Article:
Almost a decade ago, when Californian David Keleel bought a forlorn, dilapidated site close to the Suffolk coast beside the county’s busiest road and sandwiched between a gaudy petrol station and the local village level crossing, it was, arguably, the most unlikely spot to build a rural oasis.
But after mind-boggling planning wrangles (at one point local officials suggested that garden designer Keleel may have to widen an entire stretch of the main road) he finally realized his dream of creating Darsham Nurseries, a destination that would be as beautiful as it was functional. A plant nursery was joined by a store, café, and potager in 2014, and Darsham has become one of the gems of this stretch of East Anglia. We take a tour with its charismatic mastermind.
Photography by Kevin Foord for Gardenista except where noted.
Above: A spherical sculpture greets visitors in the entry courtyard.
Keleel was originally a bassoonist in his native California but a hand injury prompted a swift career switch to garden design. In the late 90s he took a break from design to work with Ron and Chris Mickelsen at Half Moon Bay Nurseries before moving to London in 2001 and enrolling in a year long course in garden design at The English Gardening School. His search for a site to start his own nursery was wide but as an American, he says, it was unfettered by any geographical prejudice. The Mickelsens meanwhile have remained firm friends: “They have been unfailingly supportive and they are the inspiration behind almost everything I do here.”
Above: The formal potager also uses raised beds to combat the very heavy clay soil, and the focus is firmly on supplying the café with a succession of fruit and vegetables. A new hazel arch runs the length of the space and supports peas, beans and sweet peas.
Above: Hazel hurdles are used as naturalistic screens between different areas of the nursery.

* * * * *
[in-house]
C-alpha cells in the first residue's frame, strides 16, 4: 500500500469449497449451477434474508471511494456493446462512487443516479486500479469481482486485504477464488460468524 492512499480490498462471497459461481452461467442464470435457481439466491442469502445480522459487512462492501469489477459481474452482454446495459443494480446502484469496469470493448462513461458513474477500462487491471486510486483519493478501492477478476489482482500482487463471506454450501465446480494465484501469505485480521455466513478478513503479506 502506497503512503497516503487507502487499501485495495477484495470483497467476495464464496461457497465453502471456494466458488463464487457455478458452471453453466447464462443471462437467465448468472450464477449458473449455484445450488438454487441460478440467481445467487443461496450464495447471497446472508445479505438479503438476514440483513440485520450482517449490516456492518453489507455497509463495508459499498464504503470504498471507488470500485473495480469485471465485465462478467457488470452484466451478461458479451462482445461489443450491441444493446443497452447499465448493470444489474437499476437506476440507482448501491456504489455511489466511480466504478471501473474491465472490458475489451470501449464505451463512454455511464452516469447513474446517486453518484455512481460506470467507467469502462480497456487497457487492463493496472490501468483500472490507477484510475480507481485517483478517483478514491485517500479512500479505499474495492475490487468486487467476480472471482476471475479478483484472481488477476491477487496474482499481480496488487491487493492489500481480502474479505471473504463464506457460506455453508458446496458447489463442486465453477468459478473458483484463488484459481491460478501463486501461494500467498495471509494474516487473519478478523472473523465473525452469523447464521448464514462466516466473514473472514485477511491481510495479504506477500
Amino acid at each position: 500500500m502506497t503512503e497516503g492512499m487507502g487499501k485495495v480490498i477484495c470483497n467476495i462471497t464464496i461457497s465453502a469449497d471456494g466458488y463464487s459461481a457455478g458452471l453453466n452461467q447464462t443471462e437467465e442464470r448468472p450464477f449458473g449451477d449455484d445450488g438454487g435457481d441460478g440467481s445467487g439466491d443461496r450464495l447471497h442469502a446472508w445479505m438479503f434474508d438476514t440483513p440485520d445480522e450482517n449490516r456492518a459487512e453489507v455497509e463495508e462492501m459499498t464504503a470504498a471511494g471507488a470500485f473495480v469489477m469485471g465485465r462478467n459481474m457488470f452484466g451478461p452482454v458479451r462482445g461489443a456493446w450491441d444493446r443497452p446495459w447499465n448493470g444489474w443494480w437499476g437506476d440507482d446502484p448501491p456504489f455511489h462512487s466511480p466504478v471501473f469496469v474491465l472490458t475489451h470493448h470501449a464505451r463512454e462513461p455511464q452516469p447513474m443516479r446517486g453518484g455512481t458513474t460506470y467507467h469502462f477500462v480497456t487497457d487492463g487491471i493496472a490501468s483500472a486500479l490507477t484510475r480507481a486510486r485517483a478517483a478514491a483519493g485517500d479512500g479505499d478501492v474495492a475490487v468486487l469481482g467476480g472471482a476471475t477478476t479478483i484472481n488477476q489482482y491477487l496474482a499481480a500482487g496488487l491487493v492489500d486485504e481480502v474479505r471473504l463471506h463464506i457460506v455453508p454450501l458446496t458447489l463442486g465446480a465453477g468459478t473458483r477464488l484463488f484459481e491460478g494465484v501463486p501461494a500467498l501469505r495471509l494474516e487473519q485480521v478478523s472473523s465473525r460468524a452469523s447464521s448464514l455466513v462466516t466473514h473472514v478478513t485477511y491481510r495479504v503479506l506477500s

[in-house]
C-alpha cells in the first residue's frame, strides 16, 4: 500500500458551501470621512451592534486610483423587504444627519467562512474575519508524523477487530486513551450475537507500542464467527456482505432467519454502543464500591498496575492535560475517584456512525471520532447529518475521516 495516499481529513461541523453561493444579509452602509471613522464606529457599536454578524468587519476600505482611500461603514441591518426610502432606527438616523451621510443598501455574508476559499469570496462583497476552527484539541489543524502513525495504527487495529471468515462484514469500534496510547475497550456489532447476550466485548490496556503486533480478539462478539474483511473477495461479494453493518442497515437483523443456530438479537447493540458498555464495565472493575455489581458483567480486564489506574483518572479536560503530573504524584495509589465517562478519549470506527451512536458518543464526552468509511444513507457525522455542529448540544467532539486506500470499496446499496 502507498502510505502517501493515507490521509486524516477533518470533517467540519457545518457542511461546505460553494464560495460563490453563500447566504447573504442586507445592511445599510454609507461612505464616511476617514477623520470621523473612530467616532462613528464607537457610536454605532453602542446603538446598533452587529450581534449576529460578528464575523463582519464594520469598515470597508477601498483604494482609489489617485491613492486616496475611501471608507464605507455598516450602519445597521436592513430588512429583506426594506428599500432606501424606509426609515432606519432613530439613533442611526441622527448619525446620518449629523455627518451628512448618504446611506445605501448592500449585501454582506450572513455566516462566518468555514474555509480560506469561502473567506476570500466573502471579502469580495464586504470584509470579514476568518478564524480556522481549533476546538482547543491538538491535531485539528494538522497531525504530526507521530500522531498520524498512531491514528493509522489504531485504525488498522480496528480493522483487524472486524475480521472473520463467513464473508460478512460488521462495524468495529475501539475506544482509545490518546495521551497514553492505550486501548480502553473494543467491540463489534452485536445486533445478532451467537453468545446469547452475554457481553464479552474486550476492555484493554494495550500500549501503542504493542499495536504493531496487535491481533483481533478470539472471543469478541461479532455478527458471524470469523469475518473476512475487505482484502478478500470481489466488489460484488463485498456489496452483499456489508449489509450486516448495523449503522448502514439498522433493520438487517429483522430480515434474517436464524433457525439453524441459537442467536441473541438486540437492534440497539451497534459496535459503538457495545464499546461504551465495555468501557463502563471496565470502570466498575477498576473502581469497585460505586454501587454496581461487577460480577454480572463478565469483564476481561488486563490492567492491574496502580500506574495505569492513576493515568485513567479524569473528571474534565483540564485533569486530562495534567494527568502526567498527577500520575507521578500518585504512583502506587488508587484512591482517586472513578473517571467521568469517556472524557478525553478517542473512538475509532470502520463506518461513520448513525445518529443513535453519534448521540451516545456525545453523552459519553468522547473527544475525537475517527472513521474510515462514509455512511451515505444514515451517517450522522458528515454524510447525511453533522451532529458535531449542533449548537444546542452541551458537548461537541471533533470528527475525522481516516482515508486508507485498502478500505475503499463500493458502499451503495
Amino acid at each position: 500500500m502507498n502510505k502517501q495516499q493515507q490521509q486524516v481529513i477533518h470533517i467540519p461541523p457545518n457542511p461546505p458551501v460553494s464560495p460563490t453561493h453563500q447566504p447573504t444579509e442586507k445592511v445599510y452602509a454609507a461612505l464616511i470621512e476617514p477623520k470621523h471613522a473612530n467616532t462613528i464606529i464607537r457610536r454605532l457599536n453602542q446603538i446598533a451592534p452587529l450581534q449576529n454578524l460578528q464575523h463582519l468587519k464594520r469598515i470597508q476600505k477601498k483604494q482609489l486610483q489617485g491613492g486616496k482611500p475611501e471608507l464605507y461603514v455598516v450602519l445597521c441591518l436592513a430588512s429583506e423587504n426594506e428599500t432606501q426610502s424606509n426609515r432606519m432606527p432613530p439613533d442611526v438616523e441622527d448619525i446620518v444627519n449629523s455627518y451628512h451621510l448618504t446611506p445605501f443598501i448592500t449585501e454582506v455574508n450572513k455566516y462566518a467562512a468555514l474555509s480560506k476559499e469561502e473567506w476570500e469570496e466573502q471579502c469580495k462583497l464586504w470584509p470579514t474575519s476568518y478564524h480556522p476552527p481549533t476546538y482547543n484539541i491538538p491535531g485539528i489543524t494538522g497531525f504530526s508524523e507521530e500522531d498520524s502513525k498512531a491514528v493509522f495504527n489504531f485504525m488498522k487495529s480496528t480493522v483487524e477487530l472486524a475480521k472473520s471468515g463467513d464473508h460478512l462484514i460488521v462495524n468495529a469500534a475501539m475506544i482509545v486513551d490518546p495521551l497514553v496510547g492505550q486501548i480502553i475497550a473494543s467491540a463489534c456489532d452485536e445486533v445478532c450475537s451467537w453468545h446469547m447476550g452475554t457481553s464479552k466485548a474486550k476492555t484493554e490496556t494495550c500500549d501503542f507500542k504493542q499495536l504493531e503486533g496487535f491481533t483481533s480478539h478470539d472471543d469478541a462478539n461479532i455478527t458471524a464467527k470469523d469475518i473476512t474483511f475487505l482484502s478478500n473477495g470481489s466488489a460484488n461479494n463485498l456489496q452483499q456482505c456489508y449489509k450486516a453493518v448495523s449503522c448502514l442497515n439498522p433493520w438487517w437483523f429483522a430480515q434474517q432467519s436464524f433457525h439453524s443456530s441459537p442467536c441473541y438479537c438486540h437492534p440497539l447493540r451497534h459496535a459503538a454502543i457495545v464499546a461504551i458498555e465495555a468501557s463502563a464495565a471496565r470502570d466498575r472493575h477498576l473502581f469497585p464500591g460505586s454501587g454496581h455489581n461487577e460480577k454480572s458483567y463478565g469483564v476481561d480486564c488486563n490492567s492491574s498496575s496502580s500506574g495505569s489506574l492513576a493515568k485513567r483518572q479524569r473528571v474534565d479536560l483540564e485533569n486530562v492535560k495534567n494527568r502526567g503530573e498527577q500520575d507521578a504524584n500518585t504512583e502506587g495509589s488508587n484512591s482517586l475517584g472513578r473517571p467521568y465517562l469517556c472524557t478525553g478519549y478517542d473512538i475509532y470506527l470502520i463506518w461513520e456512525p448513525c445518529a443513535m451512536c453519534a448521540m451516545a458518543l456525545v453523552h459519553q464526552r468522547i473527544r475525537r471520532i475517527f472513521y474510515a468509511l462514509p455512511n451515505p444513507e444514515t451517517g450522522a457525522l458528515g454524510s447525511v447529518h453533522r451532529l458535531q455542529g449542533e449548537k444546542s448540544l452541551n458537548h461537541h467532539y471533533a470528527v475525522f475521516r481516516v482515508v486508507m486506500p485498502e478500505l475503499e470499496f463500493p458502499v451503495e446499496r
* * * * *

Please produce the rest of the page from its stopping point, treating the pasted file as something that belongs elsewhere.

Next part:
Above: The summerhouse was constructed entirely from reclaimed materials including doors and windows, an antique fireplace, old rectory flooring, clay pantiles and a barn board deck outside. The walls have been beautifully finished with a traditional lime plaster using goat hair.
Above: In the summerhouse a zinc-top table is used for private dining and events and looks directly out to the potager and the fields beyond.
Above: Raised beds filled with summer flowers and edible plants.
Above: The shop at the entrance to the café is packed with highly desirable goods from gardening books to beautifully made tools. A trestle stand is filled with cement pots and cacti vases by the Belgian firm Senax. (From £9)
Above: The brilliantly designed Sneeboer kneeling spade (£72) was created on the suggestion of Christopher Lloyd. It’s not cheap but might just make border digging a little more enjoyable.
Above: A redundant wall in a narrow space has been transformed into the perfect seed display zone by repurposing and recutting old aluminum to create strips of seed packet holders.
Above: An early gardening accident with some zinnias taught David one of his most valuable design lessons—don’t be too obsessive about “good” taste. At Darsham there are zingy hues everywhere, from the multi-colored floor in the café to the chicken coops and Adirondack chairs that are painted in all colors of the rainbow.
Above: Thalictrum Splendide thrives in a shady, enclosed spot.
Above: The gardens around David’s house are all designed to provide stunning views from the windows. Here a beautiful moss covered hulk of stone, bought locally, is framed with the Lick Walk— a parallel line of clipped Lonicera pileata “tongues.”
Above: The award-winning café transforms the abundant produce grown on site into piquant, Middle Eastern inflected dishes whilst also giving a nod to the excellent local producers that abound here, including Pump Street bakery and delicious Blythburgh pork. This summer a sell out series of weekend feasts has proved a huge hit.
Above: For opening times and an online store, see Darsham Nurseries.